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Sampling and Choosing Cases in Qualitative Research

Sampling and Choosing Cases in Qualitative Research
A Realist Approach

November 2013 | 192 pages | SAGE Publications Ltd
All qualitative researchers sample, yet methods of sampling and choosing cases have received relatively little attention compared to other qualitative methods.

This innovative book critically evaluates widely used sampling strategies, identifying key theoretical assumptions and considering how empirical and theoretical claims are made from these diverse methods.

Nick Emmel presents a groundbreaking reworking of sampling and choosing cases in qualitative research. Drawing on international case studies from across the social sciences he shows how ideas drive choices, how cases are used to work out the relation between ideas and evidence, and why it is not the size of a sample that matters, it is how cases are used to interpret and explain that counts.

Fresh, dynamic and timely, this book is essential reading for researchers and postgraduate students engaging with sampling and realism in qualitative research.

Introduction From Sampling to Choosing Cases
Theoretical Sampling
Purposeful Sampling
Theoretical or Purposive Sampling
The Basics of Realist Sampling
Purposive Work in a Realist Sampling Strategy
Purposefully Choosing Cases
Interpretation and Explanation
Sample Size
Choosing Cases in Qualitative Research

This text provides a clear guide to realist qualitative methods and also offers plenty of practical examples to illustrate its central argument that qualitative research would benefit greatly from a realist approach. It will prove helpful to researchers as well as those interested in teaching qualitative methods.


Bob Carter
Professor of Sociology, University of Leicester

The starting point of all social research, at least according to the methods ‘cookbooks’, is to consider who and where to study – a decision usually known as sampling or case selection according to the researcher’s preferred paradigm. The job is done according the first approach if one can show that the sample chosen is typical of the population to which one’s findings will apply. The second approach trades on atypicality. The researcher’s job is to understand and remain faithful to the unique, neglected characteristics of the situation under study. Stuff and nonsense, declares Emmel. He sees any individual study as a mere staging post in the wider body of social science investigation. Inquiry thus zigzags back and forth between bodies of explanation and bodies of empirical research. Accordingly, researchers should choose who and where to study according the zigs and zags already accomplished in that body of inquiry and their efforts should add a further zig or zag. He is perfectly correct, of course, and let us hope that one day these twists and turns of study selection will be recognised in the cookbooks.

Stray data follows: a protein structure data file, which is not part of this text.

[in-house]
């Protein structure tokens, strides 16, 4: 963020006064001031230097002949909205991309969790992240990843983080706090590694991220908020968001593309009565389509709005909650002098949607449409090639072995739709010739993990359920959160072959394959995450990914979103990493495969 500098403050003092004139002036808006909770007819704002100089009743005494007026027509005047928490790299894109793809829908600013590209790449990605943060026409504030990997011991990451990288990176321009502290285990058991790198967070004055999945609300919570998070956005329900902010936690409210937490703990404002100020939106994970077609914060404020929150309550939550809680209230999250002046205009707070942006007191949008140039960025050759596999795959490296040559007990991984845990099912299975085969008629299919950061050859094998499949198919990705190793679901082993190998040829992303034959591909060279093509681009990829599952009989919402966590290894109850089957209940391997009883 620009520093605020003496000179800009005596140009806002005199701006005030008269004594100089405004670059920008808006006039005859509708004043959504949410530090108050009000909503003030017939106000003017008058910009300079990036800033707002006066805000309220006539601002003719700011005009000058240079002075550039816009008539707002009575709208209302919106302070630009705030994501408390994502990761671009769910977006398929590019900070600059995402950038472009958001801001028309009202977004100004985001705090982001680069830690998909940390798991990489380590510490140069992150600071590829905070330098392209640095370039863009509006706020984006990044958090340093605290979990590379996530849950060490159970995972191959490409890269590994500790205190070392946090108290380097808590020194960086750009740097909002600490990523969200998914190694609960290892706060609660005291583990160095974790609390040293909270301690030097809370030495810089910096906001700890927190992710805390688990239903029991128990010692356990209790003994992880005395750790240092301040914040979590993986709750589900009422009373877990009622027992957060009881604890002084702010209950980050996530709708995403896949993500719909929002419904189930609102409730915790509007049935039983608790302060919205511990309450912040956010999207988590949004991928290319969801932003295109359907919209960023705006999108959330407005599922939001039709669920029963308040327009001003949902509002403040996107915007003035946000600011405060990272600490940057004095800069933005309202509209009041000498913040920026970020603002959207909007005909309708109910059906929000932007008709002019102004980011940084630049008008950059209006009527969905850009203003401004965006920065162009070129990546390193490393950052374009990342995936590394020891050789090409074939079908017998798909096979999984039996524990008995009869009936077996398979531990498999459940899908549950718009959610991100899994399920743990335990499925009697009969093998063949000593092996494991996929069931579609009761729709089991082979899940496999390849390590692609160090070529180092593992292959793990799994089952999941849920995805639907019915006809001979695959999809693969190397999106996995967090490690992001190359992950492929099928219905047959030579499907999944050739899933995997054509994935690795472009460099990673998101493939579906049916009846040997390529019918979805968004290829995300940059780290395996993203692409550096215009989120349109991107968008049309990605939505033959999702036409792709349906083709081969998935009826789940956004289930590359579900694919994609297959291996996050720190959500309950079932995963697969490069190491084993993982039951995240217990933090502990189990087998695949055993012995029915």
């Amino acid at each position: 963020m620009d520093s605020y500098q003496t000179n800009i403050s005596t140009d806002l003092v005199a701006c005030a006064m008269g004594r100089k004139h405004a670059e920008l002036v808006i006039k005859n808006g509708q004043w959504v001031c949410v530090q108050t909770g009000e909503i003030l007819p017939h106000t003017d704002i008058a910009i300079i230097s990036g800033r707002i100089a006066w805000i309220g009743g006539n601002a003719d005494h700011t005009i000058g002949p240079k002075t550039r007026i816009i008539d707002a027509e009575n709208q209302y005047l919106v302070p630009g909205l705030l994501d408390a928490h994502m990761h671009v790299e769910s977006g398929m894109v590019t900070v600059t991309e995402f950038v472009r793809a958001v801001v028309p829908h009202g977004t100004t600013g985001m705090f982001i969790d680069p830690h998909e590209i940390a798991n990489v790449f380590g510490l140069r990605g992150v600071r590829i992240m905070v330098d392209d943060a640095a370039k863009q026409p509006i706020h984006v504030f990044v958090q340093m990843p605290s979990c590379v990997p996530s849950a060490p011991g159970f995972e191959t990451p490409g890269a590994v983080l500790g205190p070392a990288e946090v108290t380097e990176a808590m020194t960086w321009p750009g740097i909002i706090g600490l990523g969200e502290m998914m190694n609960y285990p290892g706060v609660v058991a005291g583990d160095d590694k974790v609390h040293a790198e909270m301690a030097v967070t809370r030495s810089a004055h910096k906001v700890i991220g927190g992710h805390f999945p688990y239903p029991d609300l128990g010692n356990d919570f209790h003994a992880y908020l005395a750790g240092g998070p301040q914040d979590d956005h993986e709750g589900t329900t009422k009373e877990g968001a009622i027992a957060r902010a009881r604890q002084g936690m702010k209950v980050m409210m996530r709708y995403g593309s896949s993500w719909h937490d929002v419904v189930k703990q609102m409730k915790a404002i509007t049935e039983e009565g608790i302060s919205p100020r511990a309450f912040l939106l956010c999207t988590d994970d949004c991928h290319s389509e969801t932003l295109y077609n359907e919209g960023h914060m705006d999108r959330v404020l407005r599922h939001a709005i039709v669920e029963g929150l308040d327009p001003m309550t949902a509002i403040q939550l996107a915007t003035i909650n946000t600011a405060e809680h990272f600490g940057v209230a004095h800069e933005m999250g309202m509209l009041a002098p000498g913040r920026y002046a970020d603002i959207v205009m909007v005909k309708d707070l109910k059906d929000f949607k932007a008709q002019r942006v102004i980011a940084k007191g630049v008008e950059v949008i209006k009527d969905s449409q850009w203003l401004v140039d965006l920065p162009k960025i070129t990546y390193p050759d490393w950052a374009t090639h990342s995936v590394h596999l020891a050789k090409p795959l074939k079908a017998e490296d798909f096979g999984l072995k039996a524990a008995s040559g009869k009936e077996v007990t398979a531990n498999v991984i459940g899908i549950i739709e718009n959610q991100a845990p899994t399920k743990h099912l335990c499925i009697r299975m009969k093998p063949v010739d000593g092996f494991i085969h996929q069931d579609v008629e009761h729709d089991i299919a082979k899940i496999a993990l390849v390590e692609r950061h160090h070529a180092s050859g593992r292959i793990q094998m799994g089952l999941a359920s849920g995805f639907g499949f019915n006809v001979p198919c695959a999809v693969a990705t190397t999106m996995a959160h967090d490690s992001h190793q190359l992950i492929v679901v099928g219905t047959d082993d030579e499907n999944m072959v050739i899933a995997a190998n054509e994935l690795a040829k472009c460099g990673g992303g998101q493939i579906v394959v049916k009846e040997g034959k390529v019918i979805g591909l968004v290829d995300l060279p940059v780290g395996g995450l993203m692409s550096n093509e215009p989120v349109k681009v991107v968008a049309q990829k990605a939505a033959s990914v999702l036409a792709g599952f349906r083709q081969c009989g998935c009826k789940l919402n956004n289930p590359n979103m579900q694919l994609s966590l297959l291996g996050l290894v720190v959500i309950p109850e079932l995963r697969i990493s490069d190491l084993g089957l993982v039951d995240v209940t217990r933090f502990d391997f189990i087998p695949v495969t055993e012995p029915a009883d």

Ray Pawson
Professor of Social Research Methods, The University of Leeds


In a nutshell, the book remains a valuable piece that completes the body of literature of qualitative research mainly that deals with the issue of sampling. It is original since few works dealt with the movement from sampling to casing in realist qualitative research. Its unique content, simplified through rich illustrations and simple language, makes the reader able to understand qualitative research and sampling strategies within it in social sciences.

Nadia Idri

This book presents an overview of sampling and casing strategies for qualitative social science inquiry alongside systematic consideration of the foundational ontological and epistemological issues driving decision-making when conducting research. The book is most suited to practitioners and postgraduate students seeking to develop their understanding or manipulation of the principles and procedures that underlie rigorous qualitative case-based inquiry aimed at generating theoretical insights.

Emily St Denny
LSE Review of Books

This is one of the most lucid and accessible reviews of qualitative approaches to sampling – or as the author prefers, choosing cases, that I could recommend to students and colleagues.  It is also a carefully constructed argument for a scientific realist approach.

Rosalind Edwards
International Journal of Social Research Methodology

Sample Materials & Chapters

Chapter One: Theoretical Sampling

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